3. Cell specialization and differentiation

Primary Factors Influencing Cell Differentiation

Gene Structure – This is the most important factor when it comes to cell differentiation. Each of the viable genes contains important information that determine the cell type and physical attributes of the animal (host). Any problem in the genetic material ultimately affects cell differentiation and the development of the host.

Environmental Factors – Various environmental factors as changes in temperature and supply of oxygen etc can affect the release and production of hormones given that various proteins are involved in the transmission of information as well as triggering of hormones. If these molecules are affected, then cell differentiation and development is also affected. 

3. Cell specialization and differentiation

Cell Differentiation Significance

As previously mentioned cell differentiation is a process through which a generic cell evolves into a given type of cell and ultimately allowing the zygote to gradually evolve in to a multicellular adult organism.

Cell differentiation is an important process through which a single cell gradually evolves allowing for development that not only results in various organs and tissues being formed, but also a fully functional animal.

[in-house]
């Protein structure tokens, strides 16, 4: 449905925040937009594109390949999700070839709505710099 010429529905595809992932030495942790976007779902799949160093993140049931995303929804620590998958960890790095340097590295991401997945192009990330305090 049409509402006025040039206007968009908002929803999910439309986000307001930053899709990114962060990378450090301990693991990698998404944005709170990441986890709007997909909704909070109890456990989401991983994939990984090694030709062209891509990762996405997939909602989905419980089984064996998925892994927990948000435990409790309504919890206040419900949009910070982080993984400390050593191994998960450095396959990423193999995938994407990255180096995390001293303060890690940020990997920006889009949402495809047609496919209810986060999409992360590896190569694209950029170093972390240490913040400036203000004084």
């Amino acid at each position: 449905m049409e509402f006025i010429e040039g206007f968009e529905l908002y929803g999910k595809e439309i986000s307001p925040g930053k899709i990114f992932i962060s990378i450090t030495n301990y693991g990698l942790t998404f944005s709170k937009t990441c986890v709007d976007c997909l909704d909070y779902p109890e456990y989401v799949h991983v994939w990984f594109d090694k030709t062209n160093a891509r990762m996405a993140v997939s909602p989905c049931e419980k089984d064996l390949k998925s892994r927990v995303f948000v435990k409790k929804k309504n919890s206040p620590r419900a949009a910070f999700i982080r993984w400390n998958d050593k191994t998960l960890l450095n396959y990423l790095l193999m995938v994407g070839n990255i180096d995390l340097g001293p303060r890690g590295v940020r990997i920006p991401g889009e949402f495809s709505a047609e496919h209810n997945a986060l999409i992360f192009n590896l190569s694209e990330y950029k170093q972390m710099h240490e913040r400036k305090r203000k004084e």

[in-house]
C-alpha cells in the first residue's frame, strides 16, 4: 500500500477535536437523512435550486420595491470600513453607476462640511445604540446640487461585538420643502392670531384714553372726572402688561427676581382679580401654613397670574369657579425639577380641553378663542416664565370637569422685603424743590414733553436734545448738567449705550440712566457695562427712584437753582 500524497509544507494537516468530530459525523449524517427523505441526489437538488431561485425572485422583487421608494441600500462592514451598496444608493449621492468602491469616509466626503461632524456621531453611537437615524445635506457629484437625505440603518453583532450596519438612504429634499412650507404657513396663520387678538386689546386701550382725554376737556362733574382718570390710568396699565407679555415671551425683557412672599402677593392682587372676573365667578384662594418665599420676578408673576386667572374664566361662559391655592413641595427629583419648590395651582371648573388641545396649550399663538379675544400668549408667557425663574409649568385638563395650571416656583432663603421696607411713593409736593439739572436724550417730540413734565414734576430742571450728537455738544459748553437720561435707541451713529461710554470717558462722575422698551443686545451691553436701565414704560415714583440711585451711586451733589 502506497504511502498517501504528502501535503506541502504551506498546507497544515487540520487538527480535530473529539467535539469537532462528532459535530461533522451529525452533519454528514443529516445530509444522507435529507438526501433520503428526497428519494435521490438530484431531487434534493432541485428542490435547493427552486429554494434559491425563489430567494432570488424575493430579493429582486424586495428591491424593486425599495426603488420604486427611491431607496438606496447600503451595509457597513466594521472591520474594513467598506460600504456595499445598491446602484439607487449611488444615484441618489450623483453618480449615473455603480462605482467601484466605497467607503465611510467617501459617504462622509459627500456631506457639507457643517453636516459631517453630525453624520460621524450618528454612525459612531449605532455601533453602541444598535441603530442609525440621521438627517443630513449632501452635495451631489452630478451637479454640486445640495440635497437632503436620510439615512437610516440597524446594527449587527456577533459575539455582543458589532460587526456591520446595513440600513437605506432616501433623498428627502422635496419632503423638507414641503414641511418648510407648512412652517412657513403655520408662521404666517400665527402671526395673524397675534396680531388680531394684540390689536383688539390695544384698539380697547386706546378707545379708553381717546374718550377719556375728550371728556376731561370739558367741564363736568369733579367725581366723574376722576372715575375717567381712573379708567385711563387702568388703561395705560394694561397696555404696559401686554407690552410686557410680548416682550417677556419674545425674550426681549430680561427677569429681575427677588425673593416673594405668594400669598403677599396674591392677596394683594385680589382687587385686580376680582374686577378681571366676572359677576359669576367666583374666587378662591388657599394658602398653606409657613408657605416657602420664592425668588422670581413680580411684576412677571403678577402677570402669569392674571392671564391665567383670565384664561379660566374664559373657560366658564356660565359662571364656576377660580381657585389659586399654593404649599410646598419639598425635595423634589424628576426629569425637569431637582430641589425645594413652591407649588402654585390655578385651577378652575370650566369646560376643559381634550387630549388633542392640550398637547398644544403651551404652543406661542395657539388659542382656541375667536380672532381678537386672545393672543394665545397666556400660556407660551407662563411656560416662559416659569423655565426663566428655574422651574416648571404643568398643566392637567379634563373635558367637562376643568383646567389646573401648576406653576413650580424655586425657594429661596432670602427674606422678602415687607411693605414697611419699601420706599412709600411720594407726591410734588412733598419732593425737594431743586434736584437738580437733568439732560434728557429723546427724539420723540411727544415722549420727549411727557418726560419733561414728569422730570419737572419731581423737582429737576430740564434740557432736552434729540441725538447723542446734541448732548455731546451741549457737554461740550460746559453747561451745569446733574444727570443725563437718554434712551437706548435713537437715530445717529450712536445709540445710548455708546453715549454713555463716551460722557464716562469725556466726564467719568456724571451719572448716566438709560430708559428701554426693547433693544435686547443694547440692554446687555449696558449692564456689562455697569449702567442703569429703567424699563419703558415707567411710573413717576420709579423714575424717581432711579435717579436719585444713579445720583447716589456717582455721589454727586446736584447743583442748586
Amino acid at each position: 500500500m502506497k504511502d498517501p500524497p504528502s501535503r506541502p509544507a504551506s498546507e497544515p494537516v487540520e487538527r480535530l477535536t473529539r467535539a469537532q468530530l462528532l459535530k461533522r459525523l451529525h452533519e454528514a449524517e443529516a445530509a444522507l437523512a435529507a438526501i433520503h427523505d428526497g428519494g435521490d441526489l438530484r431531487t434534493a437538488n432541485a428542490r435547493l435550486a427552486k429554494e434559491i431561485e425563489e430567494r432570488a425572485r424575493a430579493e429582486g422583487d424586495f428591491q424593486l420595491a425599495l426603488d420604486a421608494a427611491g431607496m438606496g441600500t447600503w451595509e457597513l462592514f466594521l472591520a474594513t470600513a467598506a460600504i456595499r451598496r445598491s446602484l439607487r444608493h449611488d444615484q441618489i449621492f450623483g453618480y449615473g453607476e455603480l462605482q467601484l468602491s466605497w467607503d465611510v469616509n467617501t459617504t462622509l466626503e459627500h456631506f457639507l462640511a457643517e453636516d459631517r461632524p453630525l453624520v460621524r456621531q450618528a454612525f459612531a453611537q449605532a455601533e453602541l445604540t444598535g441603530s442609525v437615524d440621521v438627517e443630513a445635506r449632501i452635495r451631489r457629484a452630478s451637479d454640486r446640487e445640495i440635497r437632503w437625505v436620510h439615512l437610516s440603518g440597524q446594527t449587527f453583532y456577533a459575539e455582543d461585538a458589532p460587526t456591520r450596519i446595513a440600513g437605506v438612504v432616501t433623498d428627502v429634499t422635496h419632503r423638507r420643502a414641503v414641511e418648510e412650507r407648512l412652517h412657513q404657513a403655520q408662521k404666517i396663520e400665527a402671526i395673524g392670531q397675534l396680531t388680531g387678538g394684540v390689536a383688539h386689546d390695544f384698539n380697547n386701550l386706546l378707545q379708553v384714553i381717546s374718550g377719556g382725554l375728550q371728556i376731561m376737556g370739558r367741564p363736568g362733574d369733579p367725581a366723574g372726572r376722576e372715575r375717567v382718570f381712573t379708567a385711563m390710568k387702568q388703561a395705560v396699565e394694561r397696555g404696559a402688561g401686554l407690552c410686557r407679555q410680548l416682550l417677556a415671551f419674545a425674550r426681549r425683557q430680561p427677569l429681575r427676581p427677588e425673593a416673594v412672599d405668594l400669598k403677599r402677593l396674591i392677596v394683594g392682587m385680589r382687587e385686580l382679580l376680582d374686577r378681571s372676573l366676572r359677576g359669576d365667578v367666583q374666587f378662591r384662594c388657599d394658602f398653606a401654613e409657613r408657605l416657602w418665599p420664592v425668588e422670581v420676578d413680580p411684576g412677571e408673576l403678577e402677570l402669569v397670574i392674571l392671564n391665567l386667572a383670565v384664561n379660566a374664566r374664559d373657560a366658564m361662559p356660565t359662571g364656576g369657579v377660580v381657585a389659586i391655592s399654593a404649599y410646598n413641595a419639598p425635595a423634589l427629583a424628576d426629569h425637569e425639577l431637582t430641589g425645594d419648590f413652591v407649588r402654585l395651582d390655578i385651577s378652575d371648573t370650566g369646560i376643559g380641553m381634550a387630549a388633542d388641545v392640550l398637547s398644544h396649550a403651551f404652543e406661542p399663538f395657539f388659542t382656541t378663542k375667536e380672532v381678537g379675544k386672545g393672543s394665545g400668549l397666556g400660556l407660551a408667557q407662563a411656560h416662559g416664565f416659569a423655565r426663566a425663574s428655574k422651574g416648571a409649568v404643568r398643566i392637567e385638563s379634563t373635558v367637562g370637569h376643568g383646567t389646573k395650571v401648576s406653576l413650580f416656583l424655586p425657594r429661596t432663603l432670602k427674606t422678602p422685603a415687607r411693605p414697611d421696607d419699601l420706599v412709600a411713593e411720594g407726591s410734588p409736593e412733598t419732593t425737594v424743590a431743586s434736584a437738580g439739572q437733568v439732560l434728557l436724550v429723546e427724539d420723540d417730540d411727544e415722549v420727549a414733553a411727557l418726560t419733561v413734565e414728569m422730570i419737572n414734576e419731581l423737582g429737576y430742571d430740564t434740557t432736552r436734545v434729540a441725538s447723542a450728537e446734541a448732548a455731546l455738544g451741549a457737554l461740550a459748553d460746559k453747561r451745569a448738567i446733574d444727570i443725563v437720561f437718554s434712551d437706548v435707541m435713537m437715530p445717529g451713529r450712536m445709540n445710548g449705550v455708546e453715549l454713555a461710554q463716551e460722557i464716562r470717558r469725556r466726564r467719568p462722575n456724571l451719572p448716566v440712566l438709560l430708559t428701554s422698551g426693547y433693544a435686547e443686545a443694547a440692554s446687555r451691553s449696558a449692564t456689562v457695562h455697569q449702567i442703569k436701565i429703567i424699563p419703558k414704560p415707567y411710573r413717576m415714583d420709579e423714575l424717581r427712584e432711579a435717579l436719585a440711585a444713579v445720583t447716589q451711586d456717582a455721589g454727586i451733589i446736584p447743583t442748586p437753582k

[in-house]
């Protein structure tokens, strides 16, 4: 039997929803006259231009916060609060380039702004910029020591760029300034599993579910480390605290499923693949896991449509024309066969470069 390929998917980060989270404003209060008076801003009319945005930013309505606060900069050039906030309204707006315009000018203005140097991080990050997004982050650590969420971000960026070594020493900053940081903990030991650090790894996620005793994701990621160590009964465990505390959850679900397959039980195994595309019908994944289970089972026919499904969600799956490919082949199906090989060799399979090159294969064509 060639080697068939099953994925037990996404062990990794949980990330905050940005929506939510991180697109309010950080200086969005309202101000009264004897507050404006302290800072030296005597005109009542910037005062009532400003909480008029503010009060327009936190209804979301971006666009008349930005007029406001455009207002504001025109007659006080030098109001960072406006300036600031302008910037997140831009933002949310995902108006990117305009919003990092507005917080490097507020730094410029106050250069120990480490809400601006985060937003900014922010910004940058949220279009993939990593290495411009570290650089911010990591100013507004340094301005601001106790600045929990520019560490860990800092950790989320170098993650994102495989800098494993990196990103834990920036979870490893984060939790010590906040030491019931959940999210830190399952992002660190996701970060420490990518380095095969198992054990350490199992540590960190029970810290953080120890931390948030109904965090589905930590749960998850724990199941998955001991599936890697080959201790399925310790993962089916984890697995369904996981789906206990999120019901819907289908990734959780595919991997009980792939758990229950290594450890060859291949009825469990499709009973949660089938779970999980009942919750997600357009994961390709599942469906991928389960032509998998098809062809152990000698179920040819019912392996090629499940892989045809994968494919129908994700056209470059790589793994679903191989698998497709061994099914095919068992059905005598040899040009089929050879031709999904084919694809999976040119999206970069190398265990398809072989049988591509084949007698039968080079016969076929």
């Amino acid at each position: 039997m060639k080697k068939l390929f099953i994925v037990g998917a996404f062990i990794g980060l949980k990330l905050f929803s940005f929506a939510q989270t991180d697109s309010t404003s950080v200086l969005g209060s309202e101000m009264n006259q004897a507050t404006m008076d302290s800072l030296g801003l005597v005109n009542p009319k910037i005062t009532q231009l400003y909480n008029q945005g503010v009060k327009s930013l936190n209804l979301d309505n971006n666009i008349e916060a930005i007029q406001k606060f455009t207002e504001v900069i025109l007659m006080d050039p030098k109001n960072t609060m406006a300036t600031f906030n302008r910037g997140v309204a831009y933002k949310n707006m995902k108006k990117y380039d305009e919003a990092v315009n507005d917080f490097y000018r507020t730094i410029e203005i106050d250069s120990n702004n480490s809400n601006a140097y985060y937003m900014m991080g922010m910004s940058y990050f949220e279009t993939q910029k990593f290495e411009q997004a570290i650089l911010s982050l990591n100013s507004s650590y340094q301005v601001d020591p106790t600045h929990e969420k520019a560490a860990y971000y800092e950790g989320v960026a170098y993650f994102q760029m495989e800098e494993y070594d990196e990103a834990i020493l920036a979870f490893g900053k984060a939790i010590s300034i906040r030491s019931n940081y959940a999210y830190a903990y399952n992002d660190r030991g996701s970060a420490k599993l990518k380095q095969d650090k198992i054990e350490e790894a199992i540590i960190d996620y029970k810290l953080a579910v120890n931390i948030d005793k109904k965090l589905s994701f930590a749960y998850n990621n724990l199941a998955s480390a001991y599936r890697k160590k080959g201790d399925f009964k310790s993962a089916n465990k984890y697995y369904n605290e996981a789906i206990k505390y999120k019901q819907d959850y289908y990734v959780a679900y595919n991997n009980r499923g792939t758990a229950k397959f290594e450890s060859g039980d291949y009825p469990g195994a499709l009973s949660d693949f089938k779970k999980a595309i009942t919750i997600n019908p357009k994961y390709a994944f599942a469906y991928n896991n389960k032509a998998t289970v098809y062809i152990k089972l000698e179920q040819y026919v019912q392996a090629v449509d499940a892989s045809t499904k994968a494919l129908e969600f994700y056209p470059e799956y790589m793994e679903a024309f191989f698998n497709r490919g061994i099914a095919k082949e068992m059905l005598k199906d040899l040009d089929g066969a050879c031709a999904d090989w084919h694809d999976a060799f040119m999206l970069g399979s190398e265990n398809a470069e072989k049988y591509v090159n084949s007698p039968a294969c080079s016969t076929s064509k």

While it plays a significant role in embryonic development, the process of cell differentiation is also very important when it comes to complex organisms throughout their lives. This is because of the fact that it causes changes in size, shape, metabolic activities as well as signal responsiveness of cells.

In cell differentiation, gene expression is particular important given that there are vital control systems that only ensure certain differentiation. Here, the process proves beneficial by controlling certain activities to guarantee both normal functioning tissues and organs, but also a full functional animal.

Knowledge of cell differentiation has also influenced stem cell research. Today, scientists and researchers are working to determine the best way they can use stem cells for the purposes of regenerating and repairing cellular damage.

As mentioned earlier, stem cells are important in that they can develop to any cell type. This makes them very special in that they can differentiate and be used for given treatment purposes. A good example of this is with cells among the older adults.

In older years, many of the cells experience wear and tear. As a result, they lose their ability to divide or repair themselves.

Stem cells can continue differentiating into a number of specialized cells to renew and repair the tissue in question. In theory, it is supposed that there is no limit as to the type of diseases that can be treated using stem cell therapy. Research is still ongoing to ensure that this type of treatment is both safe and effective.

3. Cell specialization and differentiation

Specification and Determination